Interview: Todd Wright, Senior Product Marketing Manager, Data Management at SAS

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I recently caught up with Todd Wright, Senior Product Marketing Manager, Data Management at SAS, to discuss GDPR, the first update to the European privacy and protection laws in 23 years. According to Todd, GDPR is being taken very serious by regulators, to the point that they are considering data protection and privacy as a human rights issue. Data on minors, medical records, sexual orientation, race, age, and weight will be some of the top concerns, as they can all be considered areas that could form a bias towards an individual when processing data. Todd leads Global Product Marketing for SAS Data Management solutions. He works closely with the product management and sales organizations to create and promote materials that are relevant and valuable to SAS customers. Todd has 15 years of experience in data management software, including sales and marketing positions at DataFlux and SAS. He is instrumental in developing customer relationships and creating strategic marketing plans that drive awareness, consideration, education and demand for SAS Data Management. He received his business degree in Marketing from Western Michigan University.

Daniel D. Gutierrez – Managing Editor, insideBIGDATA

insideBIGDATA: With the General Data Protection Regulation (GDPR) going into effect soon, companies around the world are honing their data governance game plan to make sure they can comply with the new regulation. What’s the top bit of advice can you offer for achieving compliance? 

Todd Wright: Organizations need to develop a culture where data privacy and protection are in the very DNA of the company. The area of the GDPR that is of most concern involves the actions of individuals. For example: a company sales rep is hired by another firm, and upon leaving she downloads all the company’s customer records and brings them to her new job. This type of event will be considered a top violation of the GDPR towards organizations that hold personal data, and yet is one of the hardest to prevent. To prevent these types of violations from rogue employees, it must be crystal clear as part of the company culture (both in written policy and management actions) that such actions are not tolerated (i.e. taking the records, or bringing data records from a previous employer), and proactive measures must be put in place at all levels of the organization to ensure it doesn’t happen.

insideBIGDATA: How serious is GDPR being taken by regulators?

Todd Wright: Very seriously, to the point of considering data privacy and protection a “human right”. Companies really need to consider that it won’t take a major data breach to get the attention of regulators. Simple complaints from residents in the EU will catch the attention of regulators and could warrant an audit of the way the company is processing personal data. Also, companies need to look beyond the potential fines. The real issue is the loss of reputation that could result if the company is found non-compliant with the GDPR. The GDPR is getting plenty of attention, and those organizations that are found to be non-compliant will have the potential of customers and future customers becoming aware of their shortcomings regarding the proper use of their personal data and potentially choosing to take their business elsewhere.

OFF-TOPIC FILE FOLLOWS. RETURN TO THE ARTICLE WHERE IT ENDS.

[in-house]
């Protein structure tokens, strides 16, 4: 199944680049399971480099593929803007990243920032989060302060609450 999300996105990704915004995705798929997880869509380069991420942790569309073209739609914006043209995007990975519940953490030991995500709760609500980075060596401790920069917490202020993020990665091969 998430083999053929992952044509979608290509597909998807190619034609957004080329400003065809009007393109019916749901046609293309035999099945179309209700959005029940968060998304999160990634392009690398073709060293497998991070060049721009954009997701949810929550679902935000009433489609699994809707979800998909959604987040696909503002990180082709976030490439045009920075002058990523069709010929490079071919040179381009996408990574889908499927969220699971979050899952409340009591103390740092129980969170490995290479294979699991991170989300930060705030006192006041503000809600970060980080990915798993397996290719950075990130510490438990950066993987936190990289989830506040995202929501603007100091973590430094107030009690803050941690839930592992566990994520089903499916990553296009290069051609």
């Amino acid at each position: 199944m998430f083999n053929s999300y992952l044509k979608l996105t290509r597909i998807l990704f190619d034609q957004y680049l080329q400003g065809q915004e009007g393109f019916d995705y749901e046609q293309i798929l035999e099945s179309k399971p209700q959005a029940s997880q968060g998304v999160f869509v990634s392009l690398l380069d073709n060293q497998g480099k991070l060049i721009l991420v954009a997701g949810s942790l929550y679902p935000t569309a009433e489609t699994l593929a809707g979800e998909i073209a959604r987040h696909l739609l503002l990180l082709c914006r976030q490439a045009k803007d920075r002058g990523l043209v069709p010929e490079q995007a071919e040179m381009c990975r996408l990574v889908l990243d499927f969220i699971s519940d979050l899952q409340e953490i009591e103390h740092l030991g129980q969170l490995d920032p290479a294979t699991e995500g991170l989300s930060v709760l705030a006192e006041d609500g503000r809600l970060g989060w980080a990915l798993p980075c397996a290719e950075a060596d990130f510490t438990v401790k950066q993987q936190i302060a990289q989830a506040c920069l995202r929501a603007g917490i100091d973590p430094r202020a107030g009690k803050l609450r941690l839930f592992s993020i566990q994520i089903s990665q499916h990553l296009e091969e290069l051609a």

insideBIGDATA: What are the main types of data that are top concerns – those that can be considered areas that could form a bias towards an individual when processing data?

Todd Wright: Yes. the GDPR is very concerned with what is known as algorithmic biases when it comes to the profiling of individuals, which in turn allows companies make decisions on how they do business with these individuals. But of higher concern (perhaps the biggest concern of the GDPR), is the processing of data on minors. Not only is consent a major concern but so is the right to be forgotten. There have been many stories over the years of minors doing unfortunate things online that will impact them for years. The GDPR wants to offer a buffer where these actions they take as minors are deleted so that they are not punished once they are ready to apply to college or during the screening process when starting their careers. In a sense, GDPR offers a “get out of jail free card” where minors/young adults have the right to start fresh.

insideBIGDATA: I understand that SAS conducted a global GDPR survey last fall. Can you share some of the important results for us?

Todd Wright: The big take away was that we learned that many organizations are now beyond the education and information gathering stage (what is the GDRP, does it apply to us?) and are now actively working towards what they need to do, but less than half (45 percent) of organizations we surveyed have a structured plan in place for compliance.

The respondents also reported that the largest challenge of the GDPR was ‘How to know if the actions we take to comply with GDPR are sufficient’. This really shows the complexity of the GDPR and the fact that the work of complying with the GDPR can’t end on May 25, 2018. Companies will always need to evaluate, adjust, and improve their processes (both in technology and staff) to make sure the GDPR is being met.  But on the positive side, 71 percent of our respondents said that they believe their data governance will improve as a result of GDPR.

SAS just launched a new GDPR survey trying to see if businesses are closer to readiness as we near the GDPR deadline. Participate in the survey HERE.


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